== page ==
Pope John Paul II said a lot of things I don't agree with when it comes to making them happen politically, but I had to concede, when he passed away, that if the world could exist in the way he envisioned it, the full complete vision, I would want to live in it. I would trade away a few personal choices to see the good parts of that world. Surprisingly, must of my conservative friends said they would not, mostly because, "it just can't happen." Well.

Faith doesn't live in a vacuum separate from worldly realities, and the Catholic church today has become a very large umbrella of diverse beliefs.


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DW_a_mom
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28 Aug 2010, 5:37 pm

Hanotaux wrote:
I would just go around planting little seeds in your relatives' heads.

The best way to convince them of anything is not to get in full-blown arguements and debates with them. Just make little off-handed and haphazard comments here and there anytime you are with them, and whenever you come across anything related to your political differences, like your feelings on immigration and stuff like that. All you have to do is just make little comments and let those statements grow inside the heads of your family.



That sort of thing never worked with me. The little remarks tend to sound .. bitter?

If someone wants me to change or modify a belief, they have to show me a reality that I had never considered. This is something that takes time, and a well-honed argument. It has happened.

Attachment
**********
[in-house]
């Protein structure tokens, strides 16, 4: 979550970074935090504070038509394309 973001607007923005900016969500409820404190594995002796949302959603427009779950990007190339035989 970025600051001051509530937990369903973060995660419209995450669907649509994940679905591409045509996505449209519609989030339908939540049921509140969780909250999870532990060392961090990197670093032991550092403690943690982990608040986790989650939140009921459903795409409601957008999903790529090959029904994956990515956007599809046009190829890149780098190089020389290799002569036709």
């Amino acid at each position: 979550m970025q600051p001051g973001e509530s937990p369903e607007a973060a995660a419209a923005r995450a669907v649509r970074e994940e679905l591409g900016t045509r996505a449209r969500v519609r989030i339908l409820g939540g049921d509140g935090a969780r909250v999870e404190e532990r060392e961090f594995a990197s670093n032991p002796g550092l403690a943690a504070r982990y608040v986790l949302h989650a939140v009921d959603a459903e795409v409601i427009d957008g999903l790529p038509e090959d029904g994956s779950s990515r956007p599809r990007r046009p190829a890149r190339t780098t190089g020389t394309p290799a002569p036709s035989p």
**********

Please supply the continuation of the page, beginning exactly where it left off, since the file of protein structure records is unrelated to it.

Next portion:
I grew up conservative because my dad was one (my socialist mom kept her mouth quiet when we were younger) and flipped liberal during college as new information entered my knowledge base. I've moved some things back into the middle because of even more new information. A prime example would be in the area of guns, which I wanted to outright ban (dad had never had a solid position there, so it wasn't a flip, flip over, flip back - first position was the ban). Smart arguments during long talks - not snarky remarks - convinced me that guns do serve a purpose in certain situations

We don't really have debates with our current conservative friends because they are immovable objects. Yeah, they like their snarky remarks. We just roll our eyes and they laugh. Part of each of us accepting who the other is; they aren't going to change us, we aren't going to change them. It has its uses, however, when there is a political position you really really don't get; you've got someone to explain it to you. I still may not buy it, but at least I'll learn to see and respect the logic behind it.


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StefanoB
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28 Aug 2010, 8:11 pm

Hanotaux wrote:
I used to sit there in the car and make comments about stuff like "paying tax-dollars for minorities to use mass-transit," and stuff like that. Now, they are completely "awake."


And to think Republicans/conservatives keep insisting that they're not bigots.